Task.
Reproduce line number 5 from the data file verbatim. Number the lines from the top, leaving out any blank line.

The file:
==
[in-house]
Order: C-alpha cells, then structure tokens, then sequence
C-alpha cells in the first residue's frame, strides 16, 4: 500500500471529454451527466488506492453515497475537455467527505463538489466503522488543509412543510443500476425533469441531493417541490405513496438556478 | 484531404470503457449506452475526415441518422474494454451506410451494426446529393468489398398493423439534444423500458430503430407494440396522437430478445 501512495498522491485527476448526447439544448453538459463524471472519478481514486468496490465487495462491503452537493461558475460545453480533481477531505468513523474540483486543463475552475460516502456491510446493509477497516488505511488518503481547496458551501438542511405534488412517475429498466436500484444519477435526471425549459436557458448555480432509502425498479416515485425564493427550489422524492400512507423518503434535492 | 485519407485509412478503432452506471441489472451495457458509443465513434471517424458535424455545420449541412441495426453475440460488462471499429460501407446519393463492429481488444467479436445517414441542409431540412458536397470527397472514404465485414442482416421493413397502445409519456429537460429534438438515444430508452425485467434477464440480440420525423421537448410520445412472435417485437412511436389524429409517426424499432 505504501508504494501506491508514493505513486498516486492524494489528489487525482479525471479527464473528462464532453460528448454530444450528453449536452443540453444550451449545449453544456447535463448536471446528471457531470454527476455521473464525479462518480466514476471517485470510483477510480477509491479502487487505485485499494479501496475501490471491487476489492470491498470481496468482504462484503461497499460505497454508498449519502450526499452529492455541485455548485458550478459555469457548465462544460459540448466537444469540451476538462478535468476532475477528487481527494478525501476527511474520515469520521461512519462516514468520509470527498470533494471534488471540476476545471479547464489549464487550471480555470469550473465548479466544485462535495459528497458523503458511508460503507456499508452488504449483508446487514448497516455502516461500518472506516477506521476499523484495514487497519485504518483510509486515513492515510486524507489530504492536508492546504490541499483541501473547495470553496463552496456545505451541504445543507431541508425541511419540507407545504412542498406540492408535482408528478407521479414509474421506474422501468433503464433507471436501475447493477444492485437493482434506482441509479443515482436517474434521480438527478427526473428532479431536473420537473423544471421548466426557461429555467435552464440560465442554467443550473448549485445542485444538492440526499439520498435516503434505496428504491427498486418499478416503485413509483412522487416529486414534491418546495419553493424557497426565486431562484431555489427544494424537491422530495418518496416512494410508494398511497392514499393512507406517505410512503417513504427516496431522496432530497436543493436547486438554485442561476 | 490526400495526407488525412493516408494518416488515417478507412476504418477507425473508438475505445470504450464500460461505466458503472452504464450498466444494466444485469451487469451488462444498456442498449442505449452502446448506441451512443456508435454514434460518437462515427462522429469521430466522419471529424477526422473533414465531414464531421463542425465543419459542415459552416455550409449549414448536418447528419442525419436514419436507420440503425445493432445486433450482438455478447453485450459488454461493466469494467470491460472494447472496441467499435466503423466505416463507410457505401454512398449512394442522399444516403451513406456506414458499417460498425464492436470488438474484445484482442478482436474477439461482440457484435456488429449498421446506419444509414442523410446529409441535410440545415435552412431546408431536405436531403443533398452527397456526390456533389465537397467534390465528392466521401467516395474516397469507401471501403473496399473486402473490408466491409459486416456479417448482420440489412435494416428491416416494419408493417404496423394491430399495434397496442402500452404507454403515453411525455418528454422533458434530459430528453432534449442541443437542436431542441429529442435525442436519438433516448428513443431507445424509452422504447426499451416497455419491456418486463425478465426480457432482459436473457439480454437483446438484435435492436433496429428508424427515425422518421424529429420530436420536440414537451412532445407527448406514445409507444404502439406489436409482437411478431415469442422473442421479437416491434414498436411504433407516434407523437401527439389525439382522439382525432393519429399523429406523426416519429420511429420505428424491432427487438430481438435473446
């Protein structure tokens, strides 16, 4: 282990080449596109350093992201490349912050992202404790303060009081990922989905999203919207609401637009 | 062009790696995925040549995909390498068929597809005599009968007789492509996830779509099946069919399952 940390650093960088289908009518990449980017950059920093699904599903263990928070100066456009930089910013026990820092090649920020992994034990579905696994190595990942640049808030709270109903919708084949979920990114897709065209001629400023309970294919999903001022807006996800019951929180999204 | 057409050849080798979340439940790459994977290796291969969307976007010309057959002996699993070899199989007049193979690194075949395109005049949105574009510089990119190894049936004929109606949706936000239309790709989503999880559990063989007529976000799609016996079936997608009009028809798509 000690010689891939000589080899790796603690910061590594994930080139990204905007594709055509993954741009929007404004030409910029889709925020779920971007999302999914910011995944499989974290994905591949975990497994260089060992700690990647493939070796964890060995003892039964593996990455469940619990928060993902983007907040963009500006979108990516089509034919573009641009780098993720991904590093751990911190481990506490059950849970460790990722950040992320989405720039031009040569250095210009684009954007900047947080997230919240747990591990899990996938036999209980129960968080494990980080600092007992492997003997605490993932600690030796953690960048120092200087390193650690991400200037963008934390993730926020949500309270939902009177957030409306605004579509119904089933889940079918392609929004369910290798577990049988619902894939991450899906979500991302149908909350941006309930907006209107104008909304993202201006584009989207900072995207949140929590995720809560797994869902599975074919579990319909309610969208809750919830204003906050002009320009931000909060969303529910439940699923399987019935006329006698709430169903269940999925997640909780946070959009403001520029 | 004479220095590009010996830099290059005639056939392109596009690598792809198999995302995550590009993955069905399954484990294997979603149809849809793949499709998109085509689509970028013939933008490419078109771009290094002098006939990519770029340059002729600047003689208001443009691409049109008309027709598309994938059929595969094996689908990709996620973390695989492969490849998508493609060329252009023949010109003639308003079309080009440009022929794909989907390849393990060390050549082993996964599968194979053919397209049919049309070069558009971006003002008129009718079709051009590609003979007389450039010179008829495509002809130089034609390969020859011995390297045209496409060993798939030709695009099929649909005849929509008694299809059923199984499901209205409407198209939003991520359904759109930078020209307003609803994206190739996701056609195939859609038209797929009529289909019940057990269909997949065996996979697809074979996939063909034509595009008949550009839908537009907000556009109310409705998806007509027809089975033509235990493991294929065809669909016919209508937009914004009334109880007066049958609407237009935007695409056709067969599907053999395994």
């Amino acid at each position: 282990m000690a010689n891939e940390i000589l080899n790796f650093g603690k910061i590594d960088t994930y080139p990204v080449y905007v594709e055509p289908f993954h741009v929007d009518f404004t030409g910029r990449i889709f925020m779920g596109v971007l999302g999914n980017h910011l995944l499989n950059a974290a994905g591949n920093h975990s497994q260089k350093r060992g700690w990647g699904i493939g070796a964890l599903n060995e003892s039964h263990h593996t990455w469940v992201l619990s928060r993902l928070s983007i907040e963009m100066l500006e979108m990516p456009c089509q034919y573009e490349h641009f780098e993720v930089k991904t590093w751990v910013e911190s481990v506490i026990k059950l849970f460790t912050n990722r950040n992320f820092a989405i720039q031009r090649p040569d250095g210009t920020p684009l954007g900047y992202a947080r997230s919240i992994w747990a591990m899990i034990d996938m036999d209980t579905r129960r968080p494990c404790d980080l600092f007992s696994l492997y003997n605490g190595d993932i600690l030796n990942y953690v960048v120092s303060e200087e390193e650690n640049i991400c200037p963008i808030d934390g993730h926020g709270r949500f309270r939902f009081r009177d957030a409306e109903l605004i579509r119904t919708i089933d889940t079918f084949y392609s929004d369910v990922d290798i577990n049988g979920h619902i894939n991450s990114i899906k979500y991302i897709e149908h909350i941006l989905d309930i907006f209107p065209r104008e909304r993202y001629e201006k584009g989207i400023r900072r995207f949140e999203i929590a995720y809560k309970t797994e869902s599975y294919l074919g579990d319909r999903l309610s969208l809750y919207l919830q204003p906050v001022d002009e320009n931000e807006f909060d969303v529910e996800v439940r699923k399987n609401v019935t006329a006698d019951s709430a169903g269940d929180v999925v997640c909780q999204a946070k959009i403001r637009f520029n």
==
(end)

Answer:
């Amino acid at each position: 282990m000690a010689n891939e940390i000589l080899n790796f650093g603690k910061i590594d960088t994930y080139p990204v080449y905007v594709e055509p289908f993954h741009v929007d009518f404004t030409g910029r990449i889709f925020m779920g596109v971007l999302g999914n980017h910011l995944l499989n950059a974290a994905g591949n920093h975990s497994q260089k350093r060992g700690w990647g699904i493939g070796a964890l599903n060995e003892s039964h263990h593996t990455w469940v992201l619990s928060r993902l928070s983007i907040e963009m100066l500006e979108m990516p456009c089509q034919y573009e490349h641009f780098e993720v930089k991904t590093w751990v910013e911190s481990v506490i026990k059950l849970f460790t912050n990722r950040n992320f820092a989405i720039q031009r090649p040569d250095g210009t920020p684009l954007g900047y992202a947080r997230s919240i992994w747990a591990m899990i034990d996938m036999d209980t579905r129960r968080p494990c404790d980080l600092f007992s696994l492997y003997n605490g190595d993932i600690l030796n990942y953690v960048v120092s303060e200087e390193e650690n640049i991400c200037p963008i808030d934390g993730h926020g709270r949500f309270r939902f009081r009177d957030a409306e109903l605004i579509r119904t919708i089933d889940t079918f084949y392609s929004d369910v990922d290798i577990n049988g979920h619902i894939n991450s990114i899906k979500y991302i897709e149908h909350i941006l989905d309930i907006f209107p065209r104008e909304r993202y001629e201006k584009g989207i400023r900072r995207f949140e999203i929590a995720y809560k309970t797994e869902s599975y294919l074919g579990d319909r999903l309610s969208l809750y919207l919830q204003p906050v001022d002009e320009n931000e807006f909060d969303v529910e996800v439940r699923k399987n609401v019935t006329a006698d019951s709430a169903g269940d929180v999925v997640c909780q999204a946070k959009i403001r637009f520029n």